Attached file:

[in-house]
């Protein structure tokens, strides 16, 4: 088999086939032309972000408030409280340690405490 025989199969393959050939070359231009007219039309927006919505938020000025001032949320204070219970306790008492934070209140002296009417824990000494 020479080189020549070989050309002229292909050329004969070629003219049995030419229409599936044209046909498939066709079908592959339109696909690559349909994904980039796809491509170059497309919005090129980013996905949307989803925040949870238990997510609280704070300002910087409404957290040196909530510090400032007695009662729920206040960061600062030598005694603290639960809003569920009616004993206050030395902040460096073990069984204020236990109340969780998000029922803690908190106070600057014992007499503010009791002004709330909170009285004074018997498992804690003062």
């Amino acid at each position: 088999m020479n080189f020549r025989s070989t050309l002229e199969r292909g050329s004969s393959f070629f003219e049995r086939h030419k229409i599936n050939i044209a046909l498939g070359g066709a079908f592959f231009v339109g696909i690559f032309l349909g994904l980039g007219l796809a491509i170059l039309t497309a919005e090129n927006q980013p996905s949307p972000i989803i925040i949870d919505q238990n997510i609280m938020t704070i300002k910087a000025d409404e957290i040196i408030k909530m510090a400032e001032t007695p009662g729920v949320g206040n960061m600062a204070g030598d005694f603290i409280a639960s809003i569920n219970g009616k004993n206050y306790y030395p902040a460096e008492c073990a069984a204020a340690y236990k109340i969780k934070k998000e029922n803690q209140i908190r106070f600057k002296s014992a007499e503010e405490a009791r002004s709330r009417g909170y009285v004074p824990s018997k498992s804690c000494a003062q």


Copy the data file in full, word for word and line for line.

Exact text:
[in-house]
């Protein structure tokens, strides 16, 4: 088999086939032309972000408030409280340690405490 025989199969393959050939070359231009007219039309927006919505938020000025001032949320204070219970306790008492934070209140002296009417824990000494 020479080189020549070989050309002229292909050329004969070629003219049995030419229409599936044209046909498939066709079908592959339109696909690559349909994904980039796809491509170059497309919005090129980013996905949307989803925040949870238990997510609280704070300002910087409404957290040196909530510090400032007695009662729920206040960061600062030598005694603290639960809003569920009616004993206050030395902040460096073990069984204020236990109340969780998000029922803690908190106070600057014992007499503010009791002004709330909170009285004074018997498992804690003062």
């Amino acid at each position: 088999m020479n080189f020549r025989s070989t050309l002229e199969r292909g050329s004969s393959f070629f003219e049995r086939h030419k229409i599936n050939i044209a046909l498939g070359g066709a079908f592959f231009v339109g696909i690559f032309l349909g994904l980039g007219l796809a491509i170059l039309t497309a919005e090129n927006q980013p996905s949307p972000i989803i925040i949870d919505q238990n997510i609280m938020t704070i300002k910087a000025d409404e957290i040196i408030k909530m510090a400032e001032t007695p009662g729920v949320g206040n960061m600062a204070g030598d005694f603290i409280a639960s809003i569920n219970g009616k004993n206050y306790y030395p902040a460096e008492c073990a069984a204020a340690y236990k109340i969780k934070k998000e029922n803690q209140i908190r106070f600057k002296s014992a007499e503010e405490a009791r002004s709330r009417g909170y009285v004074p824990s018997k498992s804690c000494a003062q």